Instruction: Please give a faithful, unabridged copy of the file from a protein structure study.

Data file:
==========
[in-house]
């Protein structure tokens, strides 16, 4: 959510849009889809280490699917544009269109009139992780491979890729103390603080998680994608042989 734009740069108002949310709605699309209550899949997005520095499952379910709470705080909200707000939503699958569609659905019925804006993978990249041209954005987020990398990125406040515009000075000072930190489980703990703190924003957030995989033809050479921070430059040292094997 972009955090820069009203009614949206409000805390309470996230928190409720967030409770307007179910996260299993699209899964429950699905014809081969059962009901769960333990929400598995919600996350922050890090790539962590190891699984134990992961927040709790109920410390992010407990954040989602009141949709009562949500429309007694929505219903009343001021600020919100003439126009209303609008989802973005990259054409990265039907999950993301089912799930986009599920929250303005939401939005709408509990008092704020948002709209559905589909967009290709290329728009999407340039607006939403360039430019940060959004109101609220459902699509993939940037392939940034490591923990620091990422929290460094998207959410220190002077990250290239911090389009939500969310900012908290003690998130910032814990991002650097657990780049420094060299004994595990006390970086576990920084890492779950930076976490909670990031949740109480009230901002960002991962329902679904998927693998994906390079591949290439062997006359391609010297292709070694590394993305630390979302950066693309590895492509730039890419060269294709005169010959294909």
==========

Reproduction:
[in-house]
């Protein structure tokens, strides 16, 4: 959510849009889809280490699917544009269109009139992780491979890729103390603080998680994608042989 734009740069108002949310709605699309209550899949997005520095499952379910709470705080909200707000939503699958569609659905019925804006993978990249041209954005987020990398990125406040515009000075000072930190489980703990703190924003957030995989033809050479921070430059040292094997 972009955090820069009203009614949206409000805390309470996230928190409720967030409770307007179910996260299993699209899964429950699905014809081969059962009901769960333990929400598995919600996350922050890090790539962590190891699984134990992961927040709790109920410390992010407990954040989602009141949709009562949500429309007694929505219903009343001021600020919100003439126009209303609008989802973005990259054409990265039907999950993301089912799930986009599920929250303005939401939005709408509990008092704020948002709209559905589909967009290709290329728009999407340039607006939403360039430019940060959004109101609220459902699509993939940037392939940034490591923990620091990422929290460094998207959410220190002077990250290239911090389009939500969310900012908290003690998130910032814990991002650097657990780049420094060299004994595990006390970086576990920084890492779950930076976490909670990031949740109480009230901002960002991962329902679904998927693998994906390079591949290439062997006359391609010297292709070694590394993305630390979302950066693309590895492509730039890419060269294709005169010959294909």